How Big Is Your Grill?

There are many sacred cows in education. Of the many sacred cows in the classroom, a common one is doing the same thing because it is easy. When was the last time you questioned why you were doing what you were doing?

© 2011 Glasseyes View. Creative Commons. Click here for full citation (#22).

© 2011 Glasseyes View. Creative Commons. Click here for full citation (#22).

Merriam Webster defines a sacred cow as

  • someone or something that has been accepted or respected for a long time and that people are afraid or unwilling to criticize or question
  • one that is often unreasonably immune from criticism or opposition

The American English Dictionary defines a sacred cow as

  • something that people accept or believe to be good or necessary without ever questioning their belief

Sound familiar? What are your sacred cows? You can name lots of sacred cows that the teacher down the hall has, but what about you and your classroom? Here are a few to consider…

  1. Thinking that better learning takes place because desks are in a row. Does this in any way resemble how a human works and learns in the real world? Vary your seating arrangement depending on the activity of the moment. Students should have numerous opportunities to work alone, in pairs, and in groups – in a chair, at a table, standing, or in the floor. Begin to vary your seating weekly and then daily.
  2. Thinking that students are engaged and actively learning because they are sitting quietly in their seats with their hands folded and toes pointing to the front. Again, how does this resemble real life? Students should be talking, making, doing, creating, working, and enjoying school. Active engagement means they must be actively doing. This means that you will have lots of good noise going on in your classroom. Don’t be afraid of it!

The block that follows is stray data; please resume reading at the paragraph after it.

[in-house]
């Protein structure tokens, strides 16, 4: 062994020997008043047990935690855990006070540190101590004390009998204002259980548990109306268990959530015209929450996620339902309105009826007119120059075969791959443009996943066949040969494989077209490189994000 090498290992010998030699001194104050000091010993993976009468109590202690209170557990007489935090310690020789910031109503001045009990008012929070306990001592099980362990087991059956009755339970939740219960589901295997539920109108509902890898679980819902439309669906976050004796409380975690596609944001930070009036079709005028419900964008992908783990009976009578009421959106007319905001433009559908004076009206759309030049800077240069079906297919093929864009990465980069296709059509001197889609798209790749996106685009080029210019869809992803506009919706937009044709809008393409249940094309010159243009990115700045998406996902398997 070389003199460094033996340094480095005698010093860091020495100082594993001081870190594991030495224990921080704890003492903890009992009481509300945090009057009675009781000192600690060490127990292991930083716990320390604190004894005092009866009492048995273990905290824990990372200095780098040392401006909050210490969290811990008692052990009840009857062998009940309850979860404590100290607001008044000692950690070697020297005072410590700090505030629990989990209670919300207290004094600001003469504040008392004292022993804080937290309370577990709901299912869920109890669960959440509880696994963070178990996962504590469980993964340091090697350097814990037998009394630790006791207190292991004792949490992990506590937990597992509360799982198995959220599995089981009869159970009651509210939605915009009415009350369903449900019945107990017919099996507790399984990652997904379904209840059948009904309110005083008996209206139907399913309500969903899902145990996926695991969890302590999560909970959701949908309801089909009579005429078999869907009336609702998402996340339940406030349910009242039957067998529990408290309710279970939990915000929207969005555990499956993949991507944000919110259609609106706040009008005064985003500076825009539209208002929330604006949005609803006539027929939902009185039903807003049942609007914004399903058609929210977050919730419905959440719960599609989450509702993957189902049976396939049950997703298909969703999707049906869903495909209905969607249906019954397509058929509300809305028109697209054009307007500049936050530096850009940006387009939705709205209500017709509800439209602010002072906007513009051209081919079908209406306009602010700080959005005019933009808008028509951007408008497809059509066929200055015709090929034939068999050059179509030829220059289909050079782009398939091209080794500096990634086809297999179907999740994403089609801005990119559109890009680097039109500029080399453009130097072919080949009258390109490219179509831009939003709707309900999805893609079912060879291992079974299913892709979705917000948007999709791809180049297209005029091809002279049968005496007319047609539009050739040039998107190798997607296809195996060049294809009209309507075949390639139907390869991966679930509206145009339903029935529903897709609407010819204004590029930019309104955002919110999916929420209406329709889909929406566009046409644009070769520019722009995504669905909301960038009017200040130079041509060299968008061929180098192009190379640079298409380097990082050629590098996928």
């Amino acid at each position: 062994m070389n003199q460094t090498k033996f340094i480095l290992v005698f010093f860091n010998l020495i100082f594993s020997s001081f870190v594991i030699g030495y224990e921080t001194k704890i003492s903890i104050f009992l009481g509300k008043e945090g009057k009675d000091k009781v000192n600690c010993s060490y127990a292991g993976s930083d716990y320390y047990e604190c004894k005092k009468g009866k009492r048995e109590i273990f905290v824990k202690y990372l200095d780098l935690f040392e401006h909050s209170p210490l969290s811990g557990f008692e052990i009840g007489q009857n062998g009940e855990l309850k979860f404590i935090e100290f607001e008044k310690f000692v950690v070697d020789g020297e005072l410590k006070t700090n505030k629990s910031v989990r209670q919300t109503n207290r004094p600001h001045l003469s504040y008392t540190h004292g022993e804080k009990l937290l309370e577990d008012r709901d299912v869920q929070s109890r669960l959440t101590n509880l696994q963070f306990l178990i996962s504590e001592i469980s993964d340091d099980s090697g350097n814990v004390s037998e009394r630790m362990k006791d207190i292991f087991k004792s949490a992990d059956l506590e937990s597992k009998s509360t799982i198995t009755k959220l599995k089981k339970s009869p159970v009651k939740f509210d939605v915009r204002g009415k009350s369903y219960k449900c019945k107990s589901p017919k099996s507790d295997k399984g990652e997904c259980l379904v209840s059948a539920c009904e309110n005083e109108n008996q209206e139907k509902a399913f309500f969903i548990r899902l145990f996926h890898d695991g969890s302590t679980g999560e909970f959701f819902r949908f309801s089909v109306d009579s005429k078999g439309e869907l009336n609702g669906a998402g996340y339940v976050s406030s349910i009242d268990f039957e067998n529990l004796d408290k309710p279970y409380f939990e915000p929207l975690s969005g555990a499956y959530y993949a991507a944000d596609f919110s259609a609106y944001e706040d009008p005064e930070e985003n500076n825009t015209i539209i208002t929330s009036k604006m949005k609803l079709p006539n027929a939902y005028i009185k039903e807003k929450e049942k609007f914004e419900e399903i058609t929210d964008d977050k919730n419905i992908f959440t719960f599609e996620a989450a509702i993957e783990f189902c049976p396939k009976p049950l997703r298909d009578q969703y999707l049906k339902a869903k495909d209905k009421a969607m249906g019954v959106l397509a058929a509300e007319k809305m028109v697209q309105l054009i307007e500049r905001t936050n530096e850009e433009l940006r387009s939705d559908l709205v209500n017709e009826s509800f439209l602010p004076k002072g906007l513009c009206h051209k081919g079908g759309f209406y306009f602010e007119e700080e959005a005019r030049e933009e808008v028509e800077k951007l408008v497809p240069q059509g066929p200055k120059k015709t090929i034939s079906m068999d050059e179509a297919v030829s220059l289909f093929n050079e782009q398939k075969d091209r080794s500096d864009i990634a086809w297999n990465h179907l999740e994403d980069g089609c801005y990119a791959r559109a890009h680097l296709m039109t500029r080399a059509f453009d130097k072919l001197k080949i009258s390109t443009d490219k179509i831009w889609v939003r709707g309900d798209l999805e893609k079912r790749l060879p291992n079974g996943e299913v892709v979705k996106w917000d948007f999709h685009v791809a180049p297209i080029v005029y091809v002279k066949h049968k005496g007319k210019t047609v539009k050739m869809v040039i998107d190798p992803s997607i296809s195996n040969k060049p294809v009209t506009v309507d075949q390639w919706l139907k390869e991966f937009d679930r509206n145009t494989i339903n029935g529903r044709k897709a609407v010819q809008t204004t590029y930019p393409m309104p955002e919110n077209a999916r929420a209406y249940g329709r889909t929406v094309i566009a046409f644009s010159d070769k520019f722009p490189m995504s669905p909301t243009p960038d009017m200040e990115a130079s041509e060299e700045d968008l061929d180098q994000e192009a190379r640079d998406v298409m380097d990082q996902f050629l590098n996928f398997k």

3. Thinking that you are teaching everything you should by following a curriculum explicitly. Every curriculum has holes. Find them and fill them with resources and material that relates to your students. The written curriculum does not know your classroom. You do! Teach the objectives, and do it in a way that meets the needs and style of your students.
  4. Thinking that children have to do ALL the seatwork EVERYDAY. Ugh! Individualize seatwork to meet the needs of each child. Why should a child continue to practice something he or she has mastered? Let students use computer programs such as Accelerated Reader, Scootpad, or MobyMax to individualize seatwork and homework. Let them participate in centers that review the exact objectives they need extra work on. Make seatwork practical and relative to your class.
  5. Thinking that your teaching style matches every child’s learning style. Put old practices out to pasture! Periodically review Howard Gardner’s Multiple Intelligence to remind yourself of each child’s learning style. Teachers usually teach according to their learning style, so check your style to make sure you are teaching to every child in the room.

The list of sacred cows in the classroom goes on and on.  Fire up a big grill and begin to slay some of education’s sacred cows and spice up your classroom by trying something different. Invite some of your colleagues to your classroom and have a BBQ!

What are some sacred cows you need to grill up in your classroom?  

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Dr. Cathy Dotson serves as the Elementary Principal of Wilmington Christian Academy in Wilmington, NC. Her 21 years in Christian education and expertise in early childhood and elementary learning ideally equip her to share with FOCUS readers.

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  • Edward Earwood

    Nice job, Cathy. Unfortunately, many times a pointed essay hits a nerve. I am afraid that we all have some sacred cows that need grillin’.

  • Martha Earwood Reed

    Excellent reminders to get out of our rut and make intentional choices in our classroom. I can think of a few things I want to do differently next week in my own classroom! Thanks for sharing!